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Problem of Fake Passports in Haryana

Problem of Fake Passports in Haryana, naya haryana, नया हरियाणा

25th September 2014

Naya Haryana

The growing issue of unemployment and lack of opportunities in the state is driving the youth to look for opportunities outside of India. The youth dream of a better life abroad and hope that they will get an opportunity to live a better quality of life than they would at home. Since most of them are unqualified to be accepted through the regular immigration process, many try and look for illegal means to emigrate.

Most of those who seek to emigrate are youth who only want to live a better life, however, there are some who have criminal cases filed against them and they are willing to undertake any means to leave the country to evade the law. In both cases, the potential emigrants try and make contacts with unscrupulous persons who act as sub-brokers or brokers, commonly called agents, and try to get a fake passport made through them.

Other reasons given for seeking to emigrate are political prosecution in India. However, most of these claims have been found to be unfounded.

In a study sponsored by the European Union on irregular migration from India, they found that out of 1173 cases recorded out of IGI Airport in Delhi, 847 cases involved persons from Punjab and 148 were from Haryana. There were other persons of Punjabi origin but residing in other states of North India.

While Punjab is the biggest market for fake passport seekers, Haryana of late has also emerged as a potential area for fake passport seekers.

The same study found that in Haryana, the maximum number of potential emigrants came from Ambala, Kaithal, Karnal, and Kurukshetra. Other affected areas included Gurgaon, Faridabad, Yamunanagar, Sirsa, Hisar, Panipat, Sonepat and Jind.

So how are fake passports made?

There is a fairly organised gang that is out there operating between three states of North India, where the demand for fake passports is high and they are Delhi, Punjab and Haryana. The syndicate operates through a network of brokers and sub-brokers, who in turn have connections with criminals, thieves, and pickpockets. Once these criminals steal an original passport, they in turn sell these to agents for a good price.

The agents further sell this up the network until it reaches the actual people that work on the passports. In many cases it was found that the agents do this as a side business and were found to be working as travel agents, in private companies, property dealers, the entertainment industry, etc.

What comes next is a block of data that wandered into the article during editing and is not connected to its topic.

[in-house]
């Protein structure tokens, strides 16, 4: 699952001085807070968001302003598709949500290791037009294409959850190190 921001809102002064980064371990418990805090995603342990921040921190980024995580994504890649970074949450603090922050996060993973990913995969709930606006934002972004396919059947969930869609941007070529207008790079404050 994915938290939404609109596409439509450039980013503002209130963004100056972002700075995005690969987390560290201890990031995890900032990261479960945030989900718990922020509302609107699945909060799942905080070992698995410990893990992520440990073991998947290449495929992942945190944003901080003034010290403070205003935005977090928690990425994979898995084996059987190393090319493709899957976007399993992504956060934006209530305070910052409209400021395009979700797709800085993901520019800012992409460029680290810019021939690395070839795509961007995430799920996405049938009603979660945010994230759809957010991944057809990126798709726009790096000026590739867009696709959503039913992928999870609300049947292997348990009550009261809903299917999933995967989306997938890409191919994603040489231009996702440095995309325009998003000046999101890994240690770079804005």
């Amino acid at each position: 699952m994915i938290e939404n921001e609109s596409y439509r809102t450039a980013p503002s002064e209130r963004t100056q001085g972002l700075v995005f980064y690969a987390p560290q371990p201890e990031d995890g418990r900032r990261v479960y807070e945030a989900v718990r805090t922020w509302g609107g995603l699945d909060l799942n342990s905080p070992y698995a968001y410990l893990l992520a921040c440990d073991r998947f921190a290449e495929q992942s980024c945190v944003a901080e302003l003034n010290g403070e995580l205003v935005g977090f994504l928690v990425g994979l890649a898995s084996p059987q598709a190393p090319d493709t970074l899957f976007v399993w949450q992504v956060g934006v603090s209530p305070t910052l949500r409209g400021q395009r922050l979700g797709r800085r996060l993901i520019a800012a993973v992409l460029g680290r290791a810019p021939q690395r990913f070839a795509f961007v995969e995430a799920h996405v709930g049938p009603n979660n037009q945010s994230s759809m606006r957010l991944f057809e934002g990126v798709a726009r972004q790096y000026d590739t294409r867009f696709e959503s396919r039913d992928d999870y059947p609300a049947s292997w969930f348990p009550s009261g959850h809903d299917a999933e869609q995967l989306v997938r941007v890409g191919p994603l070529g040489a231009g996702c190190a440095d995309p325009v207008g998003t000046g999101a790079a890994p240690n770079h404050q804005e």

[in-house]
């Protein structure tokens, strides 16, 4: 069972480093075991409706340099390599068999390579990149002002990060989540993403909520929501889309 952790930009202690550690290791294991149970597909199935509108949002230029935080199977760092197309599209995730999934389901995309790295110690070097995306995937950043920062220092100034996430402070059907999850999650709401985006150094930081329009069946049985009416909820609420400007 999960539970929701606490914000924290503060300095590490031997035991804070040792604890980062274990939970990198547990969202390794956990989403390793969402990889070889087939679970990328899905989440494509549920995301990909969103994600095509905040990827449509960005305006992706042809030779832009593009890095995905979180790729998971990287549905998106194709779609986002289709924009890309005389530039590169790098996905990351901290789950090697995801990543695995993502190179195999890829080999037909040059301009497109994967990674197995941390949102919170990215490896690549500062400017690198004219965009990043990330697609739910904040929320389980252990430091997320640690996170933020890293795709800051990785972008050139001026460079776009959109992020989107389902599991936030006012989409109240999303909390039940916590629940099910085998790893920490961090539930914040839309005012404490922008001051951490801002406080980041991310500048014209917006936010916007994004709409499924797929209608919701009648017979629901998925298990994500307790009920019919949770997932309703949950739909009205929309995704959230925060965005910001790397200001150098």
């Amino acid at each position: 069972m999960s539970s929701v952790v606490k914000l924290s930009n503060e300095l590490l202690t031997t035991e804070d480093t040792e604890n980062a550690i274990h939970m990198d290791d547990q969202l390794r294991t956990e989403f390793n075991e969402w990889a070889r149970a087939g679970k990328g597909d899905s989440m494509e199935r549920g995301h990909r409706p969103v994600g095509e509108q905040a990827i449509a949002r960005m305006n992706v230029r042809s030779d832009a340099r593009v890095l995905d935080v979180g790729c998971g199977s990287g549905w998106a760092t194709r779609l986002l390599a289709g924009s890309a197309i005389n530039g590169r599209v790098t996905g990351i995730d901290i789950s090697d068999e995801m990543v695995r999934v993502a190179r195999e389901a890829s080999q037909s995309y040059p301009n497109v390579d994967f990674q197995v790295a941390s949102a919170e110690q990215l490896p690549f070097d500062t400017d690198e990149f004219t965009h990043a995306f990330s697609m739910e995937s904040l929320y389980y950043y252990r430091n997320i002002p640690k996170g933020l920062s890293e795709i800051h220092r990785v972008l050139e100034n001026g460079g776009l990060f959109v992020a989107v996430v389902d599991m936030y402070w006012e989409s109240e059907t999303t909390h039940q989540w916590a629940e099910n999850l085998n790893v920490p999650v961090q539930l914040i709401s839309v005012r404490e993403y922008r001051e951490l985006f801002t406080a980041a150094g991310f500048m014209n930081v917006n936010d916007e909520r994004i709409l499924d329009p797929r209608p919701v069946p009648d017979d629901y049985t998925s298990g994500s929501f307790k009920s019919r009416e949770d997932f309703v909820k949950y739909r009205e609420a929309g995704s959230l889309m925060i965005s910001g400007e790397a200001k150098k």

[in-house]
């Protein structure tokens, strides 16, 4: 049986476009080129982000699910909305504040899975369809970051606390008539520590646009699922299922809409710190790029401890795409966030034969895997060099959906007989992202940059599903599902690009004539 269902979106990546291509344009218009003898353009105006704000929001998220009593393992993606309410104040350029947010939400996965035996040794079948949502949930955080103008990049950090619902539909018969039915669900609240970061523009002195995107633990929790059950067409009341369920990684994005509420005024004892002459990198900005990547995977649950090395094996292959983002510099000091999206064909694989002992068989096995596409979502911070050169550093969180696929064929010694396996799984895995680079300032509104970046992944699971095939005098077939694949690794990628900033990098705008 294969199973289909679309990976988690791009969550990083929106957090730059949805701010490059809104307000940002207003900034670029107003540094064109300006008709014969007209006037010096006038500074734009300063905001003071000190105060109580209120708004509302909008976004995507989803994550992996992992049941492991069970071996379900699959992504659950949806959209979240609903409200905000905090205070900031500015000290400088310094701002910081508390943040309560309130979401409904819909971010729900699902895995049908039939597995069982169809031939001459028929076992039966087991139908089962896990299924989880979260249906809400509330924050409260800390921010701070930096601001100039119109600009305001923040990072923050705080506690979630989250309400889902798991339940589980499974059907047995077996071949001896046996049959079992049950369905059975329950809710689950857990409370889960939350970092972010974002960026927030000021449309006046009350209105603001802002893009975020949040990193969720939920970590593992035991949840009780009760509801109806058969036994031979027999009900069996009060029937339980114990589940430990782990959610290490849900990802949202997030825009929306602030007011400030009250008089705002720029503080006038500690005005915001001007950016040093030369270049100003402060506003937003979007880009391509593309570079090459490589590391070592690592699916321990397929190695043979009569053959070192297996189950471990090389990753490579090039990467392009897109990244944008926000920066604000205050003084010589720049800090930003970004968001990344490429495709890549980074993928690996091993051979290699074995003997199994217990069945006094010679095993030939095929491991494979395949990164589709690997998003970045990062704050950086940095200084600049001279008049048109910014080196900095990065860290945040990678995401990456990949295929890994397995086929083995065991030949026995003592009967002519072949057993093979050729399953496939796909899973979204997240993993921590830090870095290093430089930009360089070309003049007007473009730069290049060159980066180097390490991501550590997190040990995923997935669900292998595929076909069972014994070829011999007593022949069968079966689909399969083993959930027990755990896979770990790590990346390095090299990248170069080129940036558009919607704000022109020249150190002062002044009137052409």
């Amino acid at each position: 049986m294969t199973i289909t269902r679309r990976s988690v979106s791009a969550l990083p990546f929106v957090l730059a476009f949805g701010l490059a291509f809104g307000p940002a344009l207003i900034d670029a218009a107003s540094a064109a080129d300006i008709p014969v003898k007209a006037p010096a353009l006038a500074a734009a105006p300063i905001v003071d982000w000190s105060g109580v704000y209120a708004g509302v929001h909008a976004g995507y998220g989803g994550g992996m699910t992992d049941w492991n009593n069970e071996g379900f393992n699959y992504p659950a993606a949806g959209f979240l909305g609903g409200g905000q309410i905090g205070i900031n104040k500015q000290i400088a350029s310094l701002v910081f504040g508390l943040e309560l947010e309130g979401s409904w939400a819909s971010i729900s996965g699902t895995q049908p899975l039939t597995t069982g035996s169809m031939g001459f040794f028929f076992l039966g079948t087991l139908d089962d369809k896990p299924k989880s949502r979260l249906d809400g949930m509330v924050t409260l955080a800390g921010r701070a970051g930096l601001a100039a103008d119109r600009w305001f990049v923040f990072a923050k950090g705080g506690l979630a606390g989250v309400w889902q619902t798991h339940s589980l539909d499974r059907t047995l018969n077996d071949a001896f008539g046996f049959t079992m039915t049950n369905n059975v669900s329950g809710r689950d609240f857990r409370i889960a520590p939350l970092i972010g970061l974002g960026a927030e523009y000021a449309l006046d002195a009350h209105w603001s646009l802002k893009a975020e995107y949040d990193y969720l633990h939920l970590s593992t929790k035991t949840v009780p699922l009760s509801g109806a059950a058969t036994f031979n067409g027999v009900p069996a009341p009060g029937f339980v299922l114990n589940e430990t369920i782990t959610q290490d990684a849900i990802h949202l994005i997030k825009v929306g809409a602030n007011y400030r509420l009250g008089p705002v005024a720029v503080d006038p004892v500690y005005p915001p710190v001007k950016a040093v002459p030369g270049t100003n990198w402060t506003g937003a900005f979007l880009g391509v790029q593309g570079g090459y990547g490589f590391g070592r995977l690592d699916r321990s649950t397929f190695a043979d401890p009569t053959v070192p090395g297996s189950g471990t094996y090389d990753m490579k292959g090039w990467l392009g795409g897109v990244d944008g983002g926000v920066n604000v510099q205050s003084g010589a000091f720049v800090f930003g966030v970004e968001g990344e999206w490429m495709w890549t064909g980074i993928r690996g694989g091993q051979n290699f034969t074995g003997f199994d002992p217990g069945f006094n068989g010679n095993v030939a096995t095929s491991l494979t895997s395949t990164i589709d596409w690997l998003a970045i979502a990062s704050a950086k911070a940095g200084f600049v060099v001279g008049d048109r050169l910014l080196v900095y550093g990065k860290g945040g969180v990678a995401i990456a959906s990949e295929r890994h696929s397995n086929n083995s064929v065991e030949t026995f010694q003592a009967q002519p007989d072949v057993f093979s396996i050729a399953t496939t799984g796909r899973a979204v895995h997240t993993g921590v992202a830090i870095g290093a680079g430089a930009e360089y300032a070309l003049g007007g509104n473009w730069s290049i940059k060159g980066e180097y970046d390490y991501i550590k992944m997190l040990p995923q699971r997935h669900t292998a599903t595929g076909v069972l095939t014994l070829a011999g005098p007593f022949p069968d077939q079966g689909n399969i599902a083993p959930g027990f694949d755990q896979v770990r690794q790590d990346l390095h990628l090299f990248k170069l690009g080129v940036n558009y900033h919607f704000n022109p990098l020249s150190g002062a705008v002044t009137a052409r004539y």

The original passport is then manipulated in many ways. In some cases the jackets are retained but the pages are changed entirely, while others are re-stitched. In some cases the pictures are replaced, and in some cases chemical washing of visa stickers is done to make changes on the passports. Many passports have forged stamps, and some use forged or stolen visas.

But there is also the option wherein the entire passport is fake, i.e. from jacket to the inner pages, along with all serial numbers. At an initial glance, even the watermarks look real but when exposed to special lighting, the fake ones are easily identified.

Money involved

The cost of acquiring a fake passport ranges from Rs one lakh onwards and depends on the country and the content of the passport. This has now grown into a big business and more agents are getting involved in this trade.

What has the state government of Haryana done to curb this menace?

Sadly, very little. The first responsibility for this situation has to lie with the government for not creating more job opportunities so that the youth don't need to travel overseas trying to seek a better life. That said, the state government has done very little towards educating the youth on the dangers involved in trying to emigrate illegally.

Recently, a container carrying illegal migrants of Sikh origin from Afghanistan was discovered in UK. The container on opening found a dead youth along with several malnourished and critically ill men, women and children. This apart, getting involved with criminal traffickers in Europe is fraught with danger but the youth in Haryana is completely unaware of the risks involved. He sees only the better side of life there, not the risks involved.

The state government should have initiated a state-wide aggressive campaign to dissuade the youth from trying to emigrate illegally but this Hooda administration has not thought it a priority. Other than this, there is also very little done by the Haryana Police to try and break this illegal network of agents.

It is time for the government to act before more misplaced youth take a step that they will regret for the rest of their lives. It's time to act.

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